Article

Self-Help Treatments for Anxiety Disorders

John R. Walker, Norah Vincent and Patricia Furer

in Oxford Handbook of Anxiety and Related Disorders

Published in print September 2008 | ISBN: 9780195307030
Published online September 2012 | | DOI: http://dx.doi.org/10.1093/oxfordhb/9780195307030.013.0037

Series: Oxford Library of Psychology

 Self-Help Treatments for Anxiety Disorders

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This chapter considers the effectiveness of self-administered treatments for anxiety—media-based approaches such as manuals, self-help books, audiotapes, computer programs, and Internet sites that allow individuals to help themselves with minimal therapist contact. Systematic and meta-analytic reviews of traditional self-administered treatments or bibliotherapy suggest that in research settings these interventions produce encouraging medium-effect sizes that are smaller than therapist-guided interventions. Web-based treatment, provided through the Internet, has the potential for very wide reach. Some degree of therapist contact during self-administered treatments is related to larger effect sizes, suggesting that therapist monitoring may increase engagement in treatment. Research is needed on approaches to recruitment, screening, increasing engagement, and evaluating the cost of programs.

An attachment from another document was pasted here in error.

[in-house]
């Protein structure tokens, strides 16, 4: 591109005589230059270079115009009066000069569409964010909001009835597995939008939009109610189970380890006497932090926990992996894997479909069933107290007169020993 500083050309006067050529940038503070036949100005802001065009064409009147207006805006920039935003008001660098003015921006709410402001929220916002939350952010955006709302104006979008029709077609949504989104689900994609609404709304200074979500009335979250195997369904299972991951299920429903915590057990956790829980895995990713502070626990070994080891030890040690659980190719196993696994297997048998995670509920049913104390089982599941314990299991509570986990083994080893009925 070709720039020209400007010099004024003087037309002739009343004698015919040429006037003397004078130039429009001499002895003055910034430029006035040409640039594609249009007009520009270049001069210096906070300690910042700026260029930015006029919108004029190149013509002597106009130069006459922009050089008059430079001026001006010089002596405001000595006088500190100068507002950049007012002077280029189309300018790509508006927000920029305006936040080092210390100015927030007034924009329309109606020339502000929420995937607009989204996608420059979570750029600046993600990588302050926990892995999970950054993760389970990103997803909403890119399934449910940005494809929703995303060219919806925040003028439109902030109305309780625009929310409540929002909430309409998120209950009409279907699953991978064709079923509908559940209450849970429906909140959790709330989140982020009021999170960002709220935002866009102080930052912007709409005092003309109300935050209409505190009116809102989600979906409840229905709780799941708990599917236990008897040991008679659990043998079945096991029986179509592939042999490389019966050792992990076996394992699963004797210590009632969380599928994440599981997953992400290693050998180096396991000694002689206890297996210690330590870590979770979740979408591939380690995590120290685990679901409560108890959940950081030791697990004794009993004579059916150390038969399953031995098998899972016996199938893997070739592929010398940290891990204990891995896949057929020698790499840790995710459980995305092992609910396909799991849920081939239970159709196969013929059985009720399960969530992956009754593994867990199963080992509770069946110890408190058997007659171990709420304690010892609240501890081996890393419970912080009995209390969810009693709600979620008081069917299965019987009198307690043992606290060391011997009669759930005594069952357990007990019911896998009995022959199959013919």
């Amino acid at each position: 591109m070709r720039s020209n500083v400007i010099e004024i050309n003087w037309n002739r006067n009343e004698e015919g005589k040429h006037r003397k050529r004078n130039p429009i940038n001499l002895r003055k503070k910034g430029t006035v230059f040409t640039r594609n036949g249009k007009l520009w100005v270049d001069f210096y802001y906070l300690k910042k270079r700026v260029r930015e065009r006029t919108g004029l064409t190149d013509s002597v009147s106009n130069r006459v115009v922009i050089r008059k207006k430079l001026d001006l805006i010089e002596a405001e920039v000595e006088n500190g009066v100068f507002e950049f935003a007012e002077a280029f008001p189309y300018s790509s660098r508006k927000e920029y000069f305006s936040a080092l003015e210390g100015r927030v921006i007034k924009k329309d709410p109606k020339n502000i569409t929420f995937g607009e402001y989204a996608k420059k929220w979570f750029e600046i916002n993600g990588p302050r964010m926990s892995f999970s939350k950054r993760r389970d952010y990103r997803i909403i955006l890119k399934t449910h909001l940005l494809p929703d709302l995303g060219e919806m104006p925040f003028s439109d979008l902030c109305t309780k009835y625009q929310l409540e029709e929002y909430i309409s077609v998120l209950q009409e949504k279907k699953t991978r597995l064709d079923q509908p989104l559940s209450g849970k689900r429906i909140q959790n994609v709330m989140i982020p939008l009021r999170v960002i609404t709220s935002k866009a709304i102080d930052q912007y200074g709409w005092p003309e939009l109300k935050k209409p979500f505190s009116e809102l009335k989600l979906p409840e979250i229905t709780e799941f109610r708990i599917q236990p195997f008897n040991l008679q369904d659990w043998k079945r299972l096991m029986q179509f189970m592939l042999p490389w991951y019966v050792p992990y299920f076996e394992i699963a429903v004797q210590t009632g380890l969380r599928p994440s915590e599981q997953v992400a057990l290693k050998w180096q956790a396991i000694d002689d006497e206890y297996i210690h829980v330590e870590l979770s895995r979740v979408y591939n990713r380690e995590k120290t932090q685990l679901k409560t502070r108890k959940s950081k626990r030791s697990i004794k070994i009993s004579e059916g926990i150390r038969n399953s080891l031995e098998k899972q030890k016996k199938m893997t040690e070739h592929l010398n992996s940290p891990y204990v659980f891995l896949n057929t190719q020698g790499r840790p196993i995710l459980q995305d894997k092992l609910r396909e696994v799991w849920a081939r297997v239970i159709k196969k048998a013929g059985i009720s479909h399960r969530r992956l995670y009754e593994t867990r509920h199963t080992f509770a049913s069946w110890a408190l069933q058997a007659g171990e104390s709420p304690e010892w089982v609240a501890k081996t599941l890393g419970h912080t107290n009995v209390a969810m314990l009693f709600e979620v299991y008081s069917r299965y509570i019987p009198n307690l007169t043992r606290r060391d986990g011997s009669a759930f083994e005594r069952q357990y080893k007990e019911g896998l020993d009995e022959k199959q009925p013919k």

Keywords: anxiety; bibliotherapy; minimum therapist contact; self-administered treatment; self-help; Web-based treatment

Article.  6366 words. 

Subjects: Psychology ; Clinical Psychology

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